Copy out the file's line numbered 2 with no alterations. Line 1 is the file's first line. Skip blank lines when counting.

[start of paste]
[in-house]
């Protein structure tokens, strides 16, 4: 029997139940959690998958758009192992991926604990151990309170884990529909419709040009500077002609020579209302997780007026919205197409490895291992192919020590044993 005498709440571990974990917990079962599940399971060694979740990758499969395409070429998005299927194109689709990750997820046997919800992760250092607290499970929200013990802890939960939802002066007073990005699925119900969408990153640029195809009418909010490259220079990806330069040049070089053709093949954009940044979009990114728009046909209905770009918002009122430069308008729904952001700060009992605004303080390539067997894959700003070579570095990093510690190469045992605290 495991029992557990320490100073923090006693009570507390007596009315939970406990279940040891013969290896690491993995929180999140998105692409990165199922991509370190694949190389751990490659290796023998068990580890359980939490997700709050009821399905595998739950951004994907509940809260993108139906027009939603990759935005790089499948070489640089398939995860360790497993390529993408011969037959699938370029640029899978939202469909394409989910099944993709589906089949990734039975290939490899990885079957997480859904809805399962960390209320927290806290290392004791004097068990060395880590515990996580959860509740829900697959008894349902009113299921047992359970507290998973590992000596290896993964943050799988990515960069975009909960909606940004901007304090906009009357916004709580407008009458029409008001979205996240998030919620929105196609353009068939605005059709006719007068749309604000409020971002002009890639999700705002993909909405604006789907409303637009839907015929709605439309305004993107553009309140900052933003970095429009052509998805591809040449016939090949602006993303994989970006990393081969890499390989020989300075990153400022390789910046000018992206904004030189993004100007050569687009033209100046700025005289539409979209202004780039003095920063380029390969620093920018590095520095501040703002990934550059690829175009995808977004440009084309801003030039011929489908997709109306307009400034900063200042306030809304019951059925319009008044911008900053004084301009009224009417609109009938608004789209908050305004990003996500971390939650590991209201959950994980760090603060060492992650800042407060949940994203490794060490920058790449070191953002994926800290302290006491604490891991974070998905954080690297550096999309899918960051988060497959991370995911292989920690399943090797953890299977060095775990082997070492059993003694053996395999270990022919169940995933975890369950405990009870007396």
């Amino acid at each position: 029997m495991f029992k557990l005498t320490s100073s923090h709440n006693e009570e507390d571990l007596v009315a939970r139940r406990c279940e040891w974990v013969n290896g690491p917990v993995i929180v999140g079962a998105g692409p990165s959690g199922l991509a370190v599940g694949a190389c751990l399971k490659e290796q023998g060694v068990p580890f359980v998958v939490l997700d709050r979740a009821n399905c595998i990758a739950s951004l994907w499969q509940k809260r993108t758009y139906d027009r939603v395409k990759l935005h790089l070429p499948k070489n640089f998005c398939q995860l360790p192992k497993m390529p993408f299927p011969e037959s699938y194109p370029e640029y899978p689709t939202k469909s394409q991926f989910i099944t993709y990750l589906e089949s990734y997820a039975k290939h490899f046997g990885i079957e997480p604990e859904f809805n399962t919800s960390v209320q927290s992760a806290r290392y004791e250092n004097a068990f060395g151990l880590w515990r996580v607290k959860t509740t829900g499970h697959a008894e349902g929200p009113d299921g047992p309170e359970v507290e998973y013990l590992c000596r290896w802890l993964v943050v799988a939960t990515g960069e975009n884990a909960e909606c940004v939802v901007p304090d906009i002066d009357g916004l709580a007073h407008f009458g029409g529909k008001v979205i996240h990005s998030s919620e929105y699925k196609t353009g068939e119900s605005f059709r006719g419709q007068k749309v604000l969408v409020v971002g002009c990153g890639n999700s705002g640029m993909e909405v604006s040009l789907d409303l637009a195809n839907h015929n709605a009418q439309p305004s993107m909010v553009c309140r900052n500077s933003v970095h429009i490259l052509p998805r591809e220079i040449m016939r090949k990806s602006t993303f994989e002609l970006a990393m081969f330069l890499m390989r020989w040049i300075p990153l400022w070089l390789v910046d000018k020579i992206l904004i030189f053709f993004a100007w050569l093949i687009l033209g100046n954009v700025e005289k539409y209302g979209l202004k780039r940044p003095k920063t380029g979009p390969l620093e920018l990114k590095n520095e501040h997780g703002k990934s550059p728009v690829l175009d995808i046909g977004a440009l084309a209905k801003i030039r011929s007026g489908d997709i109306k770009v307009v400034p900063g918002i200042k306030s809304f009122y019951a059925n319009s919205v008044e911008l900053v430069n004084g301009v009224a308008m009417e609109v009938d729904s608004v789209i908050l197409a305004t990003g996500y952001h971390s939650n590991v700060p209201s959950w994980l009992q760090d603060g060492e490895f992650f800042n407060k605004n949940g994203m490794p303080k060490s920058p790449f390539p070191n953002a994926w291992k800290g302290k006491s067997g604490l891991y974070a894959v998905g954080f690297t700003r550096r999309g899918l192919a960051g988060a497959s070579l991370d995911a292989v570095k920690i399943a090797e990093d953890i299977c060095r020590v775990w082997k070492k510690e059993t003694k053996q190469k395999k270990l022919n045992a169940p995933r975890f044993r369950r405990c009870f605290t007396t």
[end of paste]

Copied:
């Protein structure tokens, strides 16, 4: 029997139940959690998958758009192992991926604990151990309170884990529909419709040009500077002609020579209302997780007026919205197409490895291992192919020590044993 005498709440571990974990917990079962599940399971060694979740990758499969395409070429998005299927194109689709990750997820046997919800992760250092607290499970929200013990802890939960939802002066007073990005699925119900969408990153640029195809009418909010490259220079990806330069040049070089053709093949954009940044979009990114728009046909209905770009918002009122430069308008729904952001700060009992605004303080390539067997894959700003070579570095990093510690190469045992605290 495991029992557990320490100073923090006693009570507390007596009315939970406990279940040891013969290896690491993995929180999140998105692409990165199922991509370190694949190389751990490659290796023998068990580890359980939490997700709050009821399905595998739950951004994907509940809260993108139906027009939603990759935005790089499948070489640089398939995860360790497993390529993408011969037959699938370029640029899978939202469909394409989910099944993709589906089949990734039975290939490899990885079957997480859904809805399962960390209320927290806290290392004791004097068990060395880590515990996580959860509740829900697959008894349902009113299921047992359970507290998973590992000596290896993964943050799988990515960069975009909960909606940004901007304090906009009357916004709580407008009458029409008001979205996240998030919620929105196609353009068939605005059709006719007068749309604000409020971002002009890639999700705002993909909405604006789907409303637009839907015929709605439309305004993107553009309140900052933003970095429009052509998805591809040449016939090949602006993303994989970006990393081969890499390989020989300075990153400022390789910046000018992206904004030189993004100007050569687009033209100046700025005289539409979209202004780039003095920063380029390969620093920018590095520095501040703002990934550059690829175009995808977004440009084309801003030039011929489908997709109306307009400034900063200042306030809304019951059925319009008044911008900053004084301009009224009417609109009938608004789209908050305004990003996500971390939650590991209201959950994980760090603060060492992650800042407060949940994203490794060490920058790449070191953002994926800290302290006491604490891991974070998905954080690297550096999309899918960051988060497959991370995911292989920690399943090797953890299977060095775990082997070492059993003694053996395999270990022919169940995933975890369950405990009870007396």